Akshay Lakra

Curtis T. Adams

Daniella Batarseh

Brandon Ogilvie


Infectious etiologies comprise a significant cause of both acute and chronic foot pain. Infections can pose a significant burden on patient quality of life, ambulation, and ability to complete activities of daily living (ADLs). With an increasing number of individuals developing diabetes mellitus (DM) and other chronic medical conditions, coupled with an increased overall life expectancy, the rates of complications from these illnesses such as foot infections are on the advances in long-term management of chronic diseases such as renal failure or DM have led to increased overall patient survival, potentially unmasking long-term disease-specific complications. DM is a well-known cause of lower extremity infections such as cellulitis, osteomyelitis, pressure ulcers, Charcot arthropathy, septic joints, and ischemic digits.

Traumatic injuries are also associated with risk of infection and acute foot pain. In recent decades, protective automobile devices such as airbags and innovations in vehicle design have decreased patient mortality but increased the number of high-energy nonfatal accidents with concomitant severe lower extremity traumatic injury. Significant soft tissue compromise over the foot, especially in the setting of open fractures or crush injuries, carries a higher risk of acute infection.

In order to decrease the incidence of lower extremity infection and overall patient morbidity, an understanding of the risk factors and management of foot infections must be described. This chapter will review the common causes of infection in the foot and ankle, the pathophysiology underlying distal extremity infection, common microorganisms in soft tissue infections and osteomyelitis, and principles of management for the orthopedic surgeon. It is important to note that not all foot infections will present with pain; chronic ulcers may be completely insensate, or if sensation is preserved, may be painless due to their chronicity.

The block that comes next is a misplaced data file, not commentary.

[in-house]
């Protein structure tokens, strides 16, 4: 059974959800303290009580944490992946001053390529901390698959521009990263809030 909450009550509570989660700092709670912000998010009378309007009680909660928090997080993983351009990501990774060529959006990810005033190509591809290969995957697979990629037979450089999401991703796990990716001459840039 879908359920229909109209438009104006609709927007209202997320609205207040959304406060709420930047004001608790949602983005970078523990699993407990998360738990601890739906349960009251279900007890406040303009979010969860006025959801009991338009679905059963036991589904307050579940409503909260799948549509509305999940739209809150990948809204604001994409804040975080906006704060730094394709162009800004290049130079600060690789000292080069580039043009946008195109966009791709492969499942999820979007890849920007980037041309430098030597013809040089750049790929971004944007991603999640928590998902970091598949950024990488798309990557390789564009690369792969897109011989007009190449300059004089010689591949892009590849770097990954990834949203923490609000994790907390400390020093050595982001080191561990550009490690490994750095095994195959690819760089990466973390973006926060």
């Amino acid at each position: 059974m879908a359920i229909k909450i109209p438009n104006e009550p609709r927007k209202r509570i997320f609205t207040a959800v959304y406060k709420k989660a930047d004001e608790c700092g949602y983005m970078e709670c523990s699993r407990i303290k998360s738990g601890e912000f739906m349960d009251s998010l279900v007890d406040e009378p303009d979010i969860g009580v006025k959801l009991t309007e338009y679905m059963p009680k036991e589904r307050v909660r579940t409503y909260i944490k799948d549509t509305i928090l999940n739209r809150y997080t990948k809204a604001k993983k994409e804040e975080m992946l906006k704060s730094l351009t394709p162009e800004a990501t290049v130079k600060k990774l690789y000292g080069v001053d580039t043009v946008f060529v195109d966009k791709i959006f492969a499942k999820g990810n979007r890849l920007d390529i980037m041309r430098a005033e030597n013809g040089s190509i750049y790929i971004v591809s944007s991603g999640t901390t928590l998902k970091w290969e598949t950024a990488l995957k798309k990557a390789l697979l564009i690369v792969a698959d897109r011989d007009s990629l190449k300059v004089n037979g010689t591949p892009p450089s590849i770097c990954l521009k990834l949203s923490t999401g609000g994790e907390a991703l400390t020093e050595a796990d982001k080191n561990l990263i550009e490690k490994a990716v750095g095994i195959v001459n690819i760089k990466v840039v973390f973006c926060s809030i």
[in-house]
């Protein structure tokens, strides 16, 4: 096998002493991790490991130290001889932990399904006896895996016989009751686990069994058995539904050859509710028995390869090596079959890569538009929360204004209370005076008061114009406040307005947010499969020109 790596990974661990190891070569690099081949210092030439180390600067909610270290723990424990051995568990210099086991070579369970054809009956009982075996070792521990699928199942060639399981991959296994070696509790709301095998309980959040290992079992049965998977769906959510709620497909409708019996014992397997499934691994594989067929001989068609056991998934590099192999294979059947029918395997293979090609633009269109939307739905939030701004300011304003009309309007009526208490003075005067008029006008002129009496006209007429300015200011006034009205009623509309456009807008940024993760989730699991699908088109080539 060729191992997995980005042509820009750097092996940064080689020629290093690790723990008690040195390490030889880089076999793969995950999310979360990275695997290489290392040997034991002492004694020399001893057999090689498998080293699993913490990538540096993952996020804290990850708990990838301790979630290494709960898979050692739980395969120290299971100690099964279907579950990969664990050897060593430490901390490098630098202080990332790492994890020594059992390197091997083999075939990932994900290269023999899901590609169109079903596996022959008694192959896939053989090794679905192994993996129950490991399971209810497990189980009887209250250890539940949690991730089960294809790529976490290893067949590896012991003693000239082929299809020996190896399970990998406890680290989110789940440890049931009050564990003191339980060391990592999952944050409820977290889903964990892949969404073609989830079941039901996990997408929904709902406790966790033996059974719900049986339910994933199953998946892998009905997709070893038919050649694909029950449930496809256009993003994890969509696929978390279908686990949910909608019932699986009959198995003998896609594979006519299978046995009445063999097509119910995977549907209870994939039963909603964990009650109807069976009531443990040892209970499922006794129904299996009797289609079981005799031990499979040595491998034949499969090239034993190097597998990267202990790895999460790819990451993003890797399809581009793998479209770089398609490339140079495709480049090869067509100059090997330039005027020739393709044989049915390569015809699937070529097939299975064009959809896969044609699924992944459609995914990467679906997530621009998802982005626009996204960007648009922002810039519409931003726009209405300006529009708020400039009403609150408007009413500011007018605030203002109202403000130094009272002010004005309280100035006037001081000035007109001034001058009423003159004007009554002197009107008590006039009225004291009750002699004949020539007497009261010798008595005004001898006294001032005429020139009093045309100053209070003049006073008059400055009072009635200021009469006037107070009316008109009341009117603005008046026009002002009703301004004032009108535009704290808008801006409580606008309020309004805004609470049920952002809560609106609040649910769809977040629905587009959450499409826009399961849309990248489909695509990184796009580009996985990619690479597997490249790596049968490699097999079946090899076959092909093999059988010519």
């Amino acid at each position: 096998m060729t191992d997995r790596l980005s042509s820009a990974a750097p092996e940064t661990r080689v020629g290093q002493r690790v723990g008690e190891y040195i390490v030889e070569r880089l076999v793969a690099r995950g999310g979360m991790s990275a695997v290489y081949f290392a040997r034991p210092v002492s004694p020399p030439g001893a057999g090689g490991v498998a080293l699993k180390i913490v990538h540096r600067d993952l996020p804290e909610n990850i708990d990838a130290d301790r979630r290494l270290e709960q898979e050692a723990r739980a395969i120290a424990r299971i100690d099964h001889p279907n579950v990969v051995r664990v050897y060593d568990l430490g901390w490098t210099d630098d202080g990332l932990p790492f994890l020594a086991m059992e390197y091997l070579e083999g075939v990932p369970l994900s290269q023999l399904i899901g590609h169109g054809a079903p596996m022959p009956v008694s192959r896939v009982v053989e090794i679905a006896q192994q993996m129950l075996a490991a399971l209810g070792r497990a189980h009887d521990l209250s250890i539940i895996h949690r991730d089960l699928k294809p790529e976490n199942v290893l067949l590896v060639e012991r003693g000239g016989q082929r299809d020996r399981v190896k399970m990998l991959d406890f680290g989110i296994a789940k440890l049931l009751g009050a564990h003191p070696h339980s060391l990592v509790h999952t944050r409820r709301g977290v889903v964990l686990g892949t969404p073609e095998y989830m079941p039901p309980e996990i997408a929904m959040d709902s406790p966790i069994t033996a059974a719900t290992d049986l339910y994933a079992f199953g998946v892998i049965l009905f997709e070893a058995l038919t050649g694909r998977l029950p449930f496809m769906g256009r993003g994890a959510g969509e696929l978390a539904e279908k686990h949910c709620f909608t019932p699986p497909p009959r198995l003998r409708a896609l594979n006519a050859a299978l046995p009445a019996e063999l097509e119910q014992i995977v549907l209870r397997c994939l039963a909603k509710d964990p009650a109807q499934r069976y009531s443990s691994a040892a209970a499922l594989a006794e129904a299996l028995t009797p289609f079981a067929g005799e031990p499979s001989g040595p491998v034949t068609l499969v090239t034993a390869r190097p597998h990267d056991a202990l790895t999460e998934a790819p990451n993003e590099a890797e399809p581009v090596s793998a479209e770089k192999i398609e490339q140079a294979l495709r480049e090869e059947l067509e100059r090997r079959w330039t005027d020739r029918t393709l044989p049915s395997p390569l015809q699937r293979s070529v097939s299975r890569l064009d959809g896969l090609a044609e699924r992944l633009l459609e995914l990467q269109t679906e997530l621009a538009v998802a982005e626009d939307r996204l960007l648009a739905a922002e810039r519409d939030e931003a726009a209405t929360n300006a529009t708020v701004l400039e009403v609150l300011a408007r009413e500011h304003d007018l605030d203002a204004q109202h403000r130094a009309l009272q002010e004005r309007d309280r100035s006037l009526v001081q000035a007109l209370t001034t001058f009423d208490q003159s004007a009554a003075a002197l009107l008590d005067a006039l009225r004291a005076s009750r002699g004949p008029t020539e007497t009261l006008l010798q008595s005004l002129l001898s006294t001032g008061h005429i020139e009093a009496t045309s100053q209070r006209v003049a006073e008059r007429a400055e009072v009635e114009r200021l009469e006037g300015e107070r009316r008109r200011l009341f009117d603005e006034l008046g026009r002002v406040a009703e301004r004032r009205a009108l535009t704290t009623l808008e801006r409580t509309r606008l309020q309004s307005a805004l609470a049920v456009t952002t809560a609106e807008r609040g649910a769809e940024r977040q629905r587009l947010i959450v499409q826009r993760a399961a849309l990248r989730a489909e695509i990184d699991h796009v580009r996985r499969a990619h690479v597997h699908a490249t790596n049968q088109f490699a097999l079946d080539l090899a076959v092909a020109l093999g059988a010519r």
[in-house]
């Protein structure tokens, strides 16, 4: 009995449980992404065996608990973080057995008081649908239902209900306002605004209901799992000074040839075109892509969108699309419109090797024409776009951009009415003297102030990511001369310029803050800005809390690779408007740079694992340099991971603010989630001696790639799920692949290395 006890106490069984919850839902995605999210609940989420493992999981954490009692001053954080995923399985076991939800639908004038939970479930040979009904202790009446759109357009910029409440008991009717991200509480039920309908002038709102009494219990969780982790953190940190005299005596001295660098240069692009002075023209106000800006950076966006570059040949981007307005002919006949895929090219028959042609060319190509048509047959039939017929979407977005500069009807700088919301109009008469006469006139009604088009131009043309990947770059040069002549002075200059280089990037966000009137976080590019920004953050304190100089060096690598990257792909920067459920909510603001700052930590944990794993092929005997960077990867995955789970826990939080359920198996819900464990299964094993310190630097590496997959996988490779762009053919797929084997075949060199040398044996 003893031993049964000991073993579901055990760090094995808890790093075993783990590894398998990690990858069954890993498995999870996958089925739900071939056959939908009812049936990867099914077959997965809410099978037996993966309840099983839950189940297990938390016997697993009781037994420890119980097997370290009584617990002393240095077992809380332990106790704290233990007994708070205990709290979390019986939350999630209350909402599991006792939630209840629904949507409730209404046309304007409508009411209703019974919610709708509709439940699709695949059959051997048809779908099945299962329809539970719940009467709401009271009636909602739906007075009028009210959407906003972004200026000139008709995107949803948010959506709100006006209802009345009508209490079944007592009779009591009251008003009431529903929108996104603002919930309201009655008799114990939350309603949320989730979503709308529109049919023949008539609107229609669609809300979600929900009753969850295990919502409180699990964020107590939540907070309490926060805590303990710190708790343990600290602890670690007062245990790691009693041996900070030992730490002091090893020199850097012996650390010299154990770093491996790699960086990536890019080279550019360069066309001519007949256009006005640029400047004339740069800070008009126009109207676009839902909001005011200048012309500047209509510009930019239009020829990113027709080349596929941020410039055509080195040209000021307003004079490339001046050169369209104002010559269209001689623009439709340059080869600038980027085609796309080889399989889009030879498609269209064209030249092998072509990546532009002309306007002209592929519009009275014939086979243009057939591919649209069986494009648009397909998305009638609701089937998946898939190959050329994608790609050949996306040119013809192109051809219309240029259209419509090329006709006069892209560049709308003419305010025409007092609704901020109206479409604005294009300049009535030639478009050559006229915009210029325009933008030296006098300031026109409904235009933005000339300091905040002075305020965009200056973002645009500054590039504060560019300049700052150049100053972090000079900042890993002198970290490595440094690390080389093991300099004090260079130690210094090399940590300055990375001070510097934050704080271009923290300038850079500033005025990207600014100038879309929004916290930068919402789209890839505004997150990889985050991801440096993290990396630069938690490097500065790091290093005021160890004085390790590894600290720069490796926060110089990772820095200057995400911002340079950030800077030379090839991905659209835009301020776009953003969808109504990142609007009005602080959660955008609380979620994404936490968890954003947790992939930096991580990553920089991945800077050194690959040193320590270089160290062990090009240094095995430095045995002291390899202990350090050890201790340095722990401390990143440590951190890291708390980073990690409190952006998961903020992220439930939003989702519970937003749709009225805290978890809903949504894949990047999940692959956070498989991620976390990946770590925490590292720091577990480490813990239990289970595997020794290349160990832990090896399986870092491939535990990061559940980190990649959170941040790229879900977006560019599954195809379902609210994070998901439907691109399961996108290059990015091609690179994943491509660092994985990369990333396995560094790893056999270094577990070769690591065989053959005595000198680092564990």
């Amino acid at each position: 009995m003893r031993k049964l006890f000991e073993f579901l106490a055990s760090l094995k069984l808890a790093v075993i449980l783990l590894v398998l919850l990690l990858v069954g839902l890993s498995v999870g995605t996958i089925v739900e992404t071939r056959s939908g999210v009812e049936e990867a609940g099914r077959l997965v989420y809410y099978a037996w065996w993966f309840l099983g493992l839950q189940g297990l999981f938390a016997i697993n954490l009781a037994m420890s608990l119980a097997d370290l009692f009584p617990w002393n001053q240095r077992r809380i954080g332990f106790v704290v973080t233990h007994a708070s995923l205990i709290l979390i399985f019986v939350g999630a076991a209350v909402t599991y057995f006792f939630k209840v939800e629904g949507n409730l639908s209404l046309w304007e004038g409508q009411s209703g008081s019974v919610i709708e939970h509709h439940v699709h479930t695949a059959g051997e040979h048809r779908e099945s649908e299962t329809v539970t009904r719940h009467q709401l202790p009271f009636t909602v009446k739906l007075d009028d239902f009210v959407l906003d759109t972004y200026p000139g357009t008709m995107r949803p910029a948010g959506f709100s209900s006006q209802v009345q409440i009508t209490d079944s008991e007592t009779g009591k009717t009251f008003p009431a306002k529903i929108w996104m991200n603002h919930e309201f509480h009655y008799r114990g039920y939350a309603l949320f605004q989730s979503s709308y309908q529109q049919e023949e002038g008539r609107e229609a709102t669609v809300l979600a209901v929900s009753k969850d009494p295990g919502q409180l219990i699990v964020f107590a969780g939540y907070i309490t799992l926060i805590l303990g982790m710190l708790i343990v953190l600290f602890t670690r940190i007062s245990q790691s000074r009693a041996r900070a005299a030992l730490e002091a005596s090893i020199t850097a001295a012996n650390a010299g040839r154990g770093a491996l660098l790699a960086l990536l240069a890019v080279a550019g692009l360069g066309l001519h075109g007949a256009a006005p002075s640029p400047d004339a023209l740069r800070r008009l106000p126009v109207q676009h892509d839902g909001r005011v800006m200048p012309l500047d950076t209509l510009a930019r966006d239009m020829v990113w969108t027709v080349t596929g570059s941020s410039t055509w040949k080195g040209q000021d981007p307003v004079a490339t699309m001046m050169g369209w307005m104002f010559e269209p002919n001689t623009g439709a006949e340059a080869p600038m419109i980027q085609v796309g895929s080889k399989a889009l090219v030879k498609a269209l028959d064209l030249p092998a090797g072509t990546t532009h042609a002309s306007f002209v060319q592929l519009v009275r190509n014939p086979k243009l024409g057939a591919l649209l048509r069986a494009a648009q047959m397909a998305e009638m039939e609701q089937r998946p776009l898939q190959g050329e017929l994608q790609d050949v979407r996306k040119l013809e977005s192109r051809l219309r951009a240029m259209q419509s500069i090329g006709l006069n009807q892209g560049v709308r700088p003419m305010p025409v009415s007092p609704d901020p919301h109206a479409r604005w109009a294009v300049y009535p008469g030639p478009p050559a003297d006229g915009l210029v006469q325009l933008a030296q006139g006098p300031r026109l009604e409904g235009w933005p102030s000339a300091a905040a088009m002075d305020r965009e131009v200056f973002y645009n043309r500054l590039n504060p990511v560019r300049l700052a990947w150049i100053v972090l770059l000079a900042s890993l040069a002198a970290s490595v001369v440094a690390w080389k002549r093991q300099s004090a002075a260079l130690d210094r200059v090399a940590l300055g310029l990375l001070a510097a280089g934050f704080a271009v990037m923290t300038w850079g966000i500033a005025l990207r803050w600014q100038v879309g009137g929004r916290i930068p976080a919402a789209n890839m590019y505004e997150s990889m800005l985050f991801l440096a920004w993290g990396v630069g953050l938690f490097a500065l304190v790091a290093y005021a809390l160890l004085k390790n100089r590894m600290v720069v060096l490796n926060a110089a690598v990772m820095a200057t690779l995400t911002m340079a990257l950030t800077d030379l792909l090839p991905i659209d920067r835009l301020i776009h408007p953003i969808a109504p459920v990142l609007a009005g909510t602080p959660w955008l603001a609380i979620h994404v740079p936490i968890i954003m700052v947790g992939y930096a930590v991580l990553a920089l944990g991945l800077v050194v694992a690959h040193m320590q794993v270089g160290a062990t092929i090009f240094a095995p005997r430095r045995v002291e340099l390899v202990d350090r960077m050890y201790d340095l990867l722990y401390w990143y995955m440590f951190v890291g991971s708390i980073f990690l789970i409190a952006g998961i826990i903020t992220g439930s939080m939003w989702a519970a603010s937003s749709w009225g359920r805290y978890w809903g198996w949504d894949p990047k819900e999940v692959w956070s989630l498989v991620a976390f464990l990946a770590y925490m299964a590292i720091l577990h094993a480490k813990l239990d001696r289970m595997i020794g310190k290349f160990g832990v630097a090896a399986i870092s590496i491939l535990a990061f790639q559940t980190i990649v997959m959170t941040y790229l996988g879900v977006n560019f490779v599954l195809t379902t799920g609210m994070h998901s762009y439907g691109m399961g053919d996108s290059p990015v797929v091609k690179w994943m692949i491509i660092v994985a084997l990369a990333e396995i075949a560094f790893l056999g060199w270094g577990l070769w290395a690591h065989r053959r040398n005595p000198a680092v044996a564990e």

The most significant risk factors for foot infection is poorly controlled type 1 or 2 DM and advanced peripheral vascular disease with microvascular insufficiency. These are discussed in detail below. Other causes include any disease process which results in systemic immunocompromise (for instance, rheumatoid arthritis treated with immunomodulators), a history of trauma with significant soft tissue injury, insensate feet secondary to neuropathy, and poor hygiene or living conditions frequently related to low-socioeconomic status or homelessness.

Diabetes Mellitus

Type 1 and type 2 DM represent similar processes of chronic, uncontrolled blood sugar, affecting multiple organs throughout the body, including the largest organ, the dermis. DM affects more than 30 million Americans. Lower
extremity complications such as diabetic foot ulcers are reported with a per-patient annual incidence of 2.2%, with 58% of presenting ulcers eventually acquiring a superimposed infection.1 Once an infection occurs, the patient with DM frequently requires repeat hospitalizations with medical and surgical management and common progression to one or more amputations involving part of or the entire distal extremity. Twenty percent of all diabetic-related hospital admissions in the United States have been linked to an ulcer complicated by infection.2 Furthermore, lower extremity amputations due to diabetes comprise more than 60% of nontraumatic lower extremely amputations.2